SRS-22r Self-Image After Surgery for Adolescent Idiopathic Scoliosis at 10-year Follow-up
Lauren E Stone 1, Vidyadhar V Upasani 2, Joshua M Pahys 3, Nicholas D Fletcher 4, Stephen G George 5, Suken A Shah 6, Tracey P Bastrom 2, Carrie E Bartley 2, Lawrence G Lenke 7, Peter O Newton 2, Michael P Kelly 2; Harms Study Group
PMID: 36917707 DOI: 10.1097/BRS.0000000000004620
Study design: Retrospective cohort.
Objective: To examine SRS-Self Image scores at up to 10 years after surgery for adolescent idiopathic scoliosis (AIS).
Summary of background data: Self-image is complex with implications for surgical and patient-reported outcomes after AIS surgery. Surgically modifiable factors that impact self-image are inconsistently reported in the literature with few longer-term reports. We examined the rate and durability of self-image improvement.
Materials and methods: An AIS registry was queried for patients with up to 10 years of follow-up after AIS surgery. A mixed effects model estimated change in SRS-22 Self Image from baseline to 6 weeks, 1 year, 2 years, 5 years, and 10 years. All enrolled patients contributed data to the mixed effects models. A sub-analysis of patients with 1-year and 10-year follow-up evaluated worsening/static/improved SRS-22 Self Image scores examined stability of scores over that timeline. Baseline demographic data and 1-year deformity magnitude data were compared between groups using parametric and nonparametric tests as appropriate.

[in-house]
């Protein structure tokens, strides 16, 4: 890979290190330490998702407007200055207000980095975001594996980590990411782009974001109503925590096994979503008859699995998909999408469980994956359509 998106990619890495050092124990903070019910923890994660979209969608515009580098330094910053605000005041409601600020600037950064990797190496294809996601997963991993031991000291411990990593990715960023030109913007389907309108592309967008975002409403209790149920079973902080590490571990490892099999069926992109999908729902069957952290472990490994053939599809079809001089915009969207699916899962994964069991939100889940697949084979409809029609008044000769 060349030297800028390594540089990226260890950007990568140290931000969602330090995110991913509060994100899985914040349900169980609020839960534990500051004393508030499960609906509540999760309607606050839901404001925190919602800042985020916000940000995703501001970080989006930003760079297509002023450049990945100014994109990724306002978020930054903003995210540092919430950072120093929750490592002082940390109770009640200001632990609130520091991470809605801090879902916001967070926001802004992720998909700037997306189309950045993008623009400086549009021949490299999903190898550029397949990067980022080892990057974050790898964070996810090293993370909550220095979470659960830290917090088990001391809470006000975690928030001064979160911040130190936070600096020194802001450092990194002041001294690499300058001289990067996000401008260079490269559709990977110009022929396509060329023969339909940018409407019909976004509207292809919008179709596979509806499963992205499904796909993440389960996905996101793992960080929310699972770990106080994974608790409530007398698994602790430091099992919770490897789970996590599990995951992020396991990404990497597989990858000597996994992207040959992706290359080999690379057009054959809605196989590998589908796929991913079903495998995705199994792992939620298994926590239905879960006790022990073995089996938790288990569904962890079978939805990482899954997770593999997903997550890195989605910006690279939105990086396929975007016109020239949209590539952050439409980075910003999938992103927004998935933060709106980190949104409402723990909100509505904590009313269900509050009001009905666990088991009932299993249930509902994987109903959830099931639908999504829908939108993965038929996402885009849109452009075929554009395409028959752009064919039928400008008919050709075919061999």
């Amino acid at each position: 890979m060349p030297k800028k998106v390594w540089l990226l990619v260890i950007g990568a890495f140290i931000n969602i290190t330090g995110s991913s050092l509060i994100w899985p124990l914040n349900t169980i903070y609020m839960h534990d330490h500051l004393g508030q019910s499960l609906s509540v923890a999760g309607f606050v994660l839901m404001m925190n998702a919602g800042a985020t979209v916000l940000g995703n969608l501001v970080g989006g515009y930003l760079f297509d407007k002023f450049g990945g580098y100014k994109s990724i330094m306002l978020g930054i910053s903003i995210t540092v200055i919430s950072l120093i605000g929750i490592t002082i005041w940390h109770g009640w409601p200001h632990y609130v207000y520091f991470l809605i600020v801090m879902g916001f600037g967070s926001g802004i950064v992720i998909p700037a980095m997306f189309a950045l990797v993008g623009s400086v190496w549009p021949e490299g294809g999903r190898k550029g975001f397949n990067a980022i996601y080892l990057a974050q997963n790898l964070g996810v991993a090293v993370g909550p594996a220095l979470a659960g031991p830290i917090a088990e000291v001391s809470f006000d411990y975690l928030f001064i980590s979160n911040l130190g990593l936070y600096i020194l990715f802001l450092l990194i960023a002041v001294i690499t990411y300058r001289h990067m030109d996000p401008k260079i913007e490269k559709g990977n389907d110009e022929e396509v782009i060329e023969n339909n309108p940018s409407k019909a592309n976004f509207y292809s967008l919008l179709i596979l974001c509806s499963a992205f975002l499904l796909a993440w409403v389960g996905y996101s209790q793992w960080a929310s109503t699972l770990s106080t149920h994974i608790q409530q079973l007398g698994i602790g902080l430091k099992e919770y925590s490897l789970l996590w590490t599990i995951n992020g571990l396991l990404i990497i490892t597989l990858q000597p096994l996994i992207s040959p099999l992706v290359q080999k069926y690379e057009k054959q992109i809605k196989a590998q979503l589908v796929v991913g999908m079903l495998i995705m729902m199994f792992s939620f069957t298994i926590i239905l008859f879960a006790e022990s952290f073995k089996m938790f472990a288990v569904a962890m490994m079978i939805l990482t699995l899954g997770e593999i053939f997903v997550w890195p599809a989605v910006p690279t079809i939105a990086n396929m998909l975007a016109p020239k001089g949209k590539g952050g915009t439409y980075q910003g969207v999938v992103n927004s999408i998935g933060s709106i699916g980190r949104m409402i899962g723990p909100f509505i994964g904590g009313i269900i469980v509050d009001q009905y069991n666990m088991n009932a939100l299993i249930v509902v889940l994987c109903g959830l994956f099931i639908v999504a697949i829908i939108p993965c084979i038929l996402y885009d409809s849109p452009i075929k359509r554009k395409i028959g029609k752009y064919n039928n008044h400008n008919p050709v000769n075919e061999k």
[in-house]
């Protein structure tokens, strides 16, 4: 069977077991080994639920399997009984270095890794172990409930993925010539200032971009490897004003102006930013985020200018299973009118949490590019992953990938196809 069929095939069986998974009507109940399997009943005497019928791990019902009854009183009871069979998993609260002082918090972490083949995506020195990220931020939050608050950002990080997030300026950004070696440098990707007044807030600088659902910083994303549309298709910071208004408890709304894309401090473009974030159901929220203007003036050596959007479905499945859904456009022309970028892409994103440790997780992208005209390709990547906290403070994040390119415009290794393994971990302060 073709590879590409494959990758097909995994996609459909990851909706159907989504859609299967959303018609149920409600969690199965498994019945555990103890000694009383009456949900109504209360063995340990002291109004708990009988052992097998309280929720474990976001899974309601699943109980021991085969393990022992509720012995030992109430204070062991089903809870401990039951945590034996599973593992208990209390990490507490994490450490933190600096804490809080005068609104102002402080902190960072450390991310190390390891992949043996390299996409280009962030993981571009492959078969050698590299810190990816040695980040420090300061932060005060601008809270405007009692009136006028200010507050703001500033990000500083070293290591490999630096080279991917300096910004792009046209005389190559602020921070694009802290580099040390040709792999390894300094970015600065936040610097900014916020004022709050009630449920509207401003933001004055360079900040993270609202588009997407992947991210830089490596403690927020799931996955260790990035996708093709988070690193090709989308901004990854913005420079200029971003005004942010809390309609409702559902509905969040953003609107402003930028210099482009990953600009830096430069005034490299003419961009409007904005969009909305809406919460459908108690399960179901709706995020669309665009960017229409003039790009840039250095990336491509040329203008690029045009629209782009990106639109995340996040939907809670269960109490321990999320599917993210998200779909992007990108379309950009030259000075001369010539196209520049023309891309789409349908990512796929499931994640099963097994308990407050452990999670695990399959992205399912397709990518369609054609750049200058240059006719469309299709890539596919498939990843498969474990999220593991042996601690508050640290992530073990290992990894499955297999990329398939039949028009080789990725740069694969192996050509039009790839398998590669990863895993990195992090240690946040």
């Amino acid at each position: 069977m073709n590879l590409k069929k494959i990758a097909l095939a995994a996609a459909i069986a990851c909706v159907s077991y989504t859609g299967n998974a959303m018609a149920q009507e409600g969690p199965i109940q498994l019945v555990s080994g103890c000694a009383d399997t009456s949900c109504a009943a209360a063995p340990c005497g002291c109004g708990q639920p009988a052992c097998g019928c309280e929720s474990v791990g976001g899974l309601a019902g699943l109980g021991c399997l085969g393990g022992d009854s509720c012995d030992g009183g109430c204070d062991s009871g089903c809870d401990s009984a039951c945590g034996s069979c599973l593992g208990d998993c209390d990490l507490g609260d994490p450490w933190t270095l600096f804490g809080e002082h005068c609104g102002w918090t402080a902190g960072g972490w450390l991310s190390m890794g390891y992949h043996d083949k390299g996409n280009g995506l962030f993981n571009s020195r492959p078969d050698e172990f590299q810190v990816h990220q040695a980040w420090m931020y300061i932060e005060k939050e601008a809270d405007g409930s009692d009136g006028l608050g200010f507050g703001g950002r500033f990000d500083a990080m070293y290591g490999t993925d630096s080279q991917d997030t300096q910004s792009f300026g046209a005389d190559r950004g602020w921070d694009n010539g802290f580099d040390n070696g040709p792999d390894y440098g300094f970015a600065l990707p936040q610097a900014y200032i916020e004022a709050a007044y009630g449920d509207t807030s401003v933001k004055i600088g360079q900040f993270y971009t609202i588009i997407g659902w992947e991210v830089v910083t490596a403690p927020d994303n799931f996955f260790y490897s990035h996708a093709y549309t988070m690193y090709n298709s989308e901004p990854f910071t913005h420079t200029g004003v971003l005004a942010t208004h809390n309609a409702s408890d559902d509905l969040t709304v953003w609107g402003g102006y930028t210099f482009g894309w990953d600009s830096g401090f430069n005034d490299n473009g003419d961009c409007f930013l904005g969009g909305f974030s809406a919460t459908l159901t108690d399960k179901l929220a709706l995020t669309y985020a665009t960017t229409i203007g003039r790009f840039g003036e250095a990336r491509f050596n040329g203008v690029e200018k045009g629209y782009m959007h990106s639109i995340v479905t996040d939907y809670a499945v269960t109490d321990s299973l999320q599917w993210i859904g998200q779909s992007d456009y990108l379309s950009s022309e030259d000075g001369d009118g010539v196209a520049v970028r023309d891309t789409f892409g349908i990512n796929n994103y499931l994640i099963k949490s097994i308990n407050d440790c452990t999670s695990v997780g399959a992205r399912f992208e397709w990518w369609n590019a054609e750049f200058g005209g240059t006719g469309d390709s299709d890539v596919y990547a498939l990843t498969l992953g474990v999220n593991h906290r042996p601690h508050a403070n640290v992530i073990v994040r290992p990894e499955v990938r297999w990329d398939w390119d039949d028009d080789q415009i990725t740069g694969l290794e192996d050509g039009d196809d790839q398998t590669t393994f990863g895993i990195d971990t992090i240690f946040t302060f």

Results: Data from 4608 patients contributed data to the longitudinal model; 162 had 1-year and 10-year data. Mean SRS-Self Image improvement at 10-year follow-up was 1.0 (95% CI: 0.9-1.1) point. No significant changes in Self-Image domain scores were estimated from 1-year to 10-year (all P >0.05) postoperative. Forty (25%) patients had SRS-Self Image worsening from 1 year to 10 years, 36 (22%) improved, and 86 (53%) were unchanged. Patients who worsened over 10 years had lower SRS-Self Image at baseline than those unchanged at enrollment (3.3 vs. 3.7, P =0.007). Neither radiographic parameters nor SRS-Mental Health were different at baseline for the enrolled patients.
Conclusion: Ten years after surgery, 75% of patients reported similar or better SRS-Self Image scores than one year after surgery. Nearly 25% of patients reported worsening self-image at 10 years. Patients who worsened had lower baseline SRS-Self Image scores, without radiographic or mental health differences at baseline or follow-up.
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Conflict of interest statement
The authors report no conflicts of interest.